Chris Archer avoided tying the team record of 18 losses, and the Rays avoided a rare sweep that would have dropped them back under .500 post-All-Star break with a 10-4 win Sunday over the contending Astros.
But, even with recent improved results, there is no avoiding they are a fundamentally flawed team.
Or, more precisely, there are flaws in how they handle the fundamentals.
Baserunning has been an ongoing issue, with mistakes showing up seemingly daily, drawing the attention and the ire of manager Kevin Cash repeatedly over the weekend. Mental mistakes on defense, such as throwing to the wrong base or not backing up a play or making the wrong play, have been regular occurrences, including Sunday. Pitchers have not been aggressive enough at times, while hitters have not always been smartly selective.
"As a staff, we're losing sleep over it," Cash, looking like it, said Sunday morning.
"Look, we've got a group of some young players here. We're always going to have young players. But at some point those young players, even though they are young, we've got find a way to impact them to where they're making positive decisions and adjustments in their game.
"We've spent a lot of time talking about it, what can we do better this last month, what we can address more of. It's going to take all of us, myself, getting a little more hands-on and coaching these guys, trying to play it out how it's going to happen before it actually does. I think there'd be some benefit to that."
Blame can be assigned in many areas, which is more of an investigative task for baseball operations president Matt Silverman and his staff, of which there certainly are enough hanging around the clubhouse when not pounding their computer keys.
But whether it's that the players they sign and acquire are not instinctive enough from the start, or that the minor-league staff does not develop them properly, or that Cash and his crew of coaches don't make it enough of a priority, or that as big-leaguers the players get too casual and, well, big league, something has to change.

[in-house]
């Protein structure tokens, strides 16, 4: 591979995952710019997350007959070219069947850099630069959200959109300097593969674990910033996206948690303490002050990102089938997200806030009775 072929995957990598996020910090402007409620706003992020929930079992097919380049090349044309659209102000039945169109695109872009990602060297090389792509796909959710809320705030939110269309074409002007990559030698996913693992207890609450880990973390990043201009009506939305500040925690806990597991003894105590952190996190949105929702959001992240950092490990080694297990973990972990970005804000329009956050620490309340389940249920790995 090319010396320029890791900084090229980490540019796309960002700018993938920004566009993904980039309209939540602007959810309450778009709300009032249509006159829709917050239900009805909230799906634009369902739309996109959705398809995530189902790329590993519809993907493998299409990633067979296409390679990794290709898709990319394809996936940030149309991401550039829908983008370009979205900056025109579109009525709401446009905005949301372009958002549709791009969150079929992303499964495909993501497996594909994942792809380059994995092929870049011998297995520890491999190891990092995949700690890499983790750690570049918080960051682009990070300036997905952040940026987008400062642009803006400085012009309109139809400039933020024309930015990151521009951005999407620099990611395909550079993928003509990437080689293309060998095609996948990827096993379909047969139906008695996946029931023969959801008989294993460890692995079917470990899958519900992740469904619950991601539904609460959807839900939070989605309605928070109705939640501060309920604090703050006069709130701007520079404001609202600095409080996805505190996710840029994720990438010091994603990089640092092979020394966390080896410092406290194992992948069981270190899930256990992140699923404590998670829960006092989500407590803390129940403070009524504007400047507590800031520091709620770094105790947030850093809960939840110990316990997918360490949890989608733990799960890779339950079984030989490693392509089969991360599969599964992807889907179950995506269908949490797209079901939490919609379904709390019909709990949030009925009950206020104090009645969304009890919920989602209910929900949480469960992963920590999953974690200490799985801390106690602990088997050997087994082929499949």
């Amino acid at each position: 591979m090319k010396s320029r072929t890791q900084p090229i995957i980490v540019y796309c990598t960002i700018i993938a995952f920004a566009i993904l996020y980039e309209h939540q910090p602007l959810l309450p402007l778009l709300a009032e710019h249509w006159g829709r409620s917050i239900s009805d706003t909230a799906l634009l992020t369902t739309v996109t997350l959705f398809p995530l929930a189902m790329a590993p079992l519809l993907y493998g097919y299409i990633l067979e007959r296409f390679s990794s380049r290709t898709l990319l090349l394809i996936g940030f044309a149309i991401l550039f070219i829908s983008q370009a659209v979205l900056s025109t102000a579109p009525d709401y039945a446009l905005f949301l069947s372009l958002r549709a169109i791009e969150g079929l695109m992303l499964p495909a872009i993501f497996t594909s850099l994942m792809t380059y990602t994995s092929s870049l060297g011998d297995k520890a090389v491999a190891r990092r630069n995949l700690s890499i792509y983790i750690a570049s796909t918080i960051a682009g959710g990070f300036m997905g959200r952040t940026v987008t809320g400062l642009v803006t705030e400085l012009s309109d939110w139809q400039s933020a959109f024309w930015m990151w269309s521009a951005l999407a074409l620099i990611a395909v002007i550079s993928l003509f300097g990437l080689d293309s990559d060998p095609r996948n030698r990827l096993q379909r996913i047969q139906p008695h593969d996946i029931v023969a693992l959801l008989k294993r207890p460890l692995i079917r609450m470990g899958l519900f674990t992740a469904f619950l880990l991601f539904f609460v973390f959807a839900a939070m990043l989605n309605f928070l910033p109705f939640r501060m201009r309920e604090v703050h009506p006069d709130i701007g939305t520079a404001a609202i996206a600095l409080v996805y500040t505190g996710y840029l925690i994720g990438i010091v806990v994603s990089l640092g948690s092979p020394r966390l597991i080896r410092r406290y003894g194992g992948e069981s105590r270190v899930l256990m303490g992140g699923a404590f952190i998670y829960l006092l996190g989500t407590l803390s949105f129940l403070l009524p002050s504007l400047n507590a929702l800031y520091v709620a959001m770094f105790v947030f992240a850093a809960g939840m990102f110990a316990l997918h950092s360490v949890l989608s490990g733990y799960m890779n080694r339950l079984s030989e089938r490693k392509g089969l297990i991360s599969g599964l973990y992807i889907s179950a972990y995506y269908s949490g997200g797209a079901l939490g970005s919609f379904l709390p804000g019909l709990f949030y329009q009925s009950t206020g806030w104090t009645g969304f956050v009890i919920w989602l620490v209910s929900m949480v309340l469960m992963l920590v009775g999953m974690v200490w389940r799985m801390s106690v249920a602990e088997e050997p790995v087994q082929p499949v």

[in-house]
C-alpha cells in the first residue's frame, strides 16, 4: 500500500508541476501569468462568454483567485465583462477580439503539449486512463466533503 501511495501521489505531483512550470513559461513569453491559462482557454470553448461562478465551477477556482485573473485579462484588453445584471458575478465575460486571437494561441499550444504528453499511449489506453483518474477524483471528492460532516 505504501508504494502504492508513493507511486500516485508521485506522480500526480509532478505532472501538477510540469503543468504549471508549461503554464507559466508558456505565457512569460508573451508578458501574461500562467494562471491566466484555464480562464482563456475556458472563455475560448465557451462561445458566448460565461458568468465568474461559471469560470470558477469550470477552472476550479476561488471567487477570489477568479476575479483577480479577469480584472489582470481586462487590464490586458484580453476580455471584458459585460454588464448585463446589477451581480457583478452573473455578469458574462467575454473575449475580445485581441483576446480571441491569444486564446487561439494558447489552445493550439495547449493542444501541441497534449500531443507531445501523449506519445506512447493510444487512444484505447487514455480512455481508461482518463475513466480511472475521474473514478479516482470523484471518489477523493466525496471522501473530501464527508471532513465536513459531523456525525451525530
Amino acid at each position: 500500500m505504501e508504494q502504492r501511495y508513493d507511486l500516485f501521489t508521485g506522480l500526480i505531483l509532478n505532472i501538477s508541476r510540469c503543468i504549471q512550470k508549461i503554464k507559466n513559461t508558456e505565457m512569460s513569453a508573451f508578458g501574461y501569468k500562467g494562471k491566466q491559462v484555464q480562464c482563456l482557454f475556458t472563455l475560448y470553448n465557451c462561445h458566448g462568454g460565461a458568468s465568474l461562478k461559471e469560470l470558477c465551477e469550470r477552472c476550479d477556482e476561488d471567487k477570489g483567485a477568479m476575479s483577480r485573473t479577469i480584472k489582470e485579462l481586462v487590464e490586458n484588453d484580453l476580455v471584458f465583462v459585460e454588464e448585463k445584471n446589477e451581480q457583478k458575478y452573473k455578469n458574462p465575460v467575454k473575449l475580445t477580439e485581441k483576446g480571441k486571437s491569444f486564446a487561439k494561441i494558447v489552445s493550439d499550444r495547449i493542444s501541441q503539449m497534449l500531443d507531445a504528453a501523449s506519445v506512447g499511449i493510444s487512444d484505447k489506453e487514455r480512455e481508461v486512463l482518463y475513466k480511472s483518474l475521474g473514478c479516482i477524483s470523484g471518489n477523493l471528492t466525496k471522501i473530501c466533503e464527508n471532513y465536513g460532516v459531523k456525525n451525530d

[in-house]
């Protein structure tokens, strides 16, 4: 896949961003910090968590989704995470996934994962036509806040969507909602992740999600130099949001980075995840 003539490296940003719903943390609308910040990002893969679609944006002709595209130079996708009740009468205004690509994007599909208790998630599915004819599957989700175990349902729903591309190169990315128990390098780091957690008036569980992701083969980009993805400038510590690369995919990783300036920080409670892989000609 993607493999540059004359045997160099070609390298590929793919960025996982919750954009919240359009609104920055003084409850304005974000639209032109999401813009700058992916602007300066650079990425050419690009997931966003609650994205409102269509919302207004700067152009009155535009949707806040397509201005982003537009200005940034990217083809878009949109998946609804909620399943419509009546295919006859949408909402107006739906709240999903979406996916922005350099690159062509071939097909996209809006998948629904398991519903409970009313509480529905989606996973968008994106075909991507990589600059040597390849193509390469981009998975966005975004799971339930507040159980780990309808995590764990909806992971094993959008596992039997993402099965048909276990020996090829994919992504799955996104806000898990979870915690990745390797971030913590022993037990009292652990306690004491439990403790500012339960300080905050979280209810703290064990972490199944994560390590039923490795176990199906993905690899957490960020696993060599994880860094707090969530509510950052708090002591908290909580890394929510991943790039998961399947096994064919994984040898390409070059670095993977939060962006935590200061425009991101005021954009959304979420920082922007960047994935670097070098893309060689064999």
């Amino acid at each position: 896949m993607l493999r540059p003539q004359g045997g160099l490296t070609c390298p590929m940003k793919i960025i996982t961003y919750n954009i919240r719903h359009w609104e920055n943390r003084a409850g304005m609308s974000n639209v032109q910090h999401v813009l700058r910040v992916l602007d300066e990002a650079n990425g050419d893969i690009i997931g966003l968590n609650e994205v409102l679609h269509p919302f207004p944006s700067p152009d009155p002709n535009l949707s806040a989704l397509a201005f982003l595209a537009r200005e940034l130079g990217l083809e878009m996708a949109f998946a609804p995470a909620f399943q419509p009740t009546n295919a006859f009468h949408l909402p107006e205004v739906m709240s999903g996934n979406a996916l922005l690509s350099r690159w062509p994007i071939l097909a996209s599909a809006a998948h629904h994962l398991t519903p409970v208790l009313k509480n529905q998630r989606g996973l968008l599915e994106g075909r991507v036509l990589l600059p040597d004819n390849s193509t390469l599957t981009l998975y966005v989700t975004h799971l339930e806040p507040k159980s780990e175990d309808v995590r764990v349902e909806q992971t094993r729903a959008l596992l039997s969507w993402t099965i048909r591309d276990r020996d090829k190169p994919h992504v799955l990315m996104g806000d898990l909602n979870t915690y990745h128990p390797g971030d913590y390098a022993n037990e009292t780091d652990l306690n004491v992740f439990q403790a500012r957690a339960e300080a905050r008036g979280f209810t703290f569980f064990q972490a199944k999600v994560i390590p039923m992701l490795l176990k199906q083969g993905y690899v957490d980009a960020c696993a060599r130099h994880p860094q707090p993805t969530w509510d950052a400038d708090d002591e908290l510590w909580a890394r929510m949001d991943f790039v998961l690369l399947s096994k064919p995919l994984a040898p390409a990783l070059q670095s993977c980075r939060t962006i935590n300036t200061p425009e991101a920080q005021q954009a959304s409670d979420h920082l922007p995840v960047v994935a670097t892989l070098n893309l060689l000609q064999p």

"It's got to stop at some point," bench coach Tom Foley said. "It's got to stop. These players have to take pride in their trade, in what they're doing."
Physical errors are part of the game and going to happen, sometimes at incredibly bad times. The Rays' 79 errors are third most in the American League and a prime factor in the 41 unearned runs they have allowed.
But it's the lack of awareness, the brain cramps and the bad decisions — even seemingly small ones that can lead to bigger problems — that are most annoying and troubling, especially among repeat offenders such as Tim Beckham and Steven Souza Jr.
"The mental mistakes shouldn't happen, whether it be defensively or offensively, it does not matter. They should not happen. So we need to get better, obviously," Foley said.
"Basically, it can't happen. You can't win games by making mental mistakes."
Stay updated on Tampa Bay’s sports scene
Subscribe to our free Sports Today newsletter
You’re all signed up!
Want more of our free, weekly newsletters in your inbox? Let’s get started.Explore all your options
Especially not the way the Rays typically win games, with an emphasis on pitching and defense. There is just no margin for so many transgressions.
During the six-year run in which they made the playoffs four times, the Rays seemed to be one of the tidiest teams in the league, playing clean defense and forcing other teams into mistakes with heads-up aggressive moves on the bases. But that started to erode during the final years of the Andrew Friedman/Joe Maddon regime and has yet to be restored.
The coaches are not the only ones frustrated with the repeated mistakes.
"You don't expect that from guys at this level," old-school second baseman Logan Forsythe said. "I think it's not thinking too much ahead. Knowing the situation but not going over the situation in your head — what could potentially happen, where do I need to be, what's my thought process. …
"Guys have to realize the mistakes we've made this season and take it into spring training. Fundamentally, we have to become a better ballclub."
Cash said they plan to start now, doing specific onfield work over the next five weeks to put players in more game-like drills to get them thinking the right way. And they are already plotting ways to make it even more of an emphasis in the spring, though they thought, incorrectly it turned out, they did that this past year.
But it's not as if they haven't tried addressing it — over and over and over — with the players.
"I'm disappointed with the way that I've handled things with them," Cash said, somewhat magnanimously. "I'm surprised at my lack of communication with them."
Marc Topkin can be reached at firstname.lastname@example.org. Follow @TBTimes_Rays.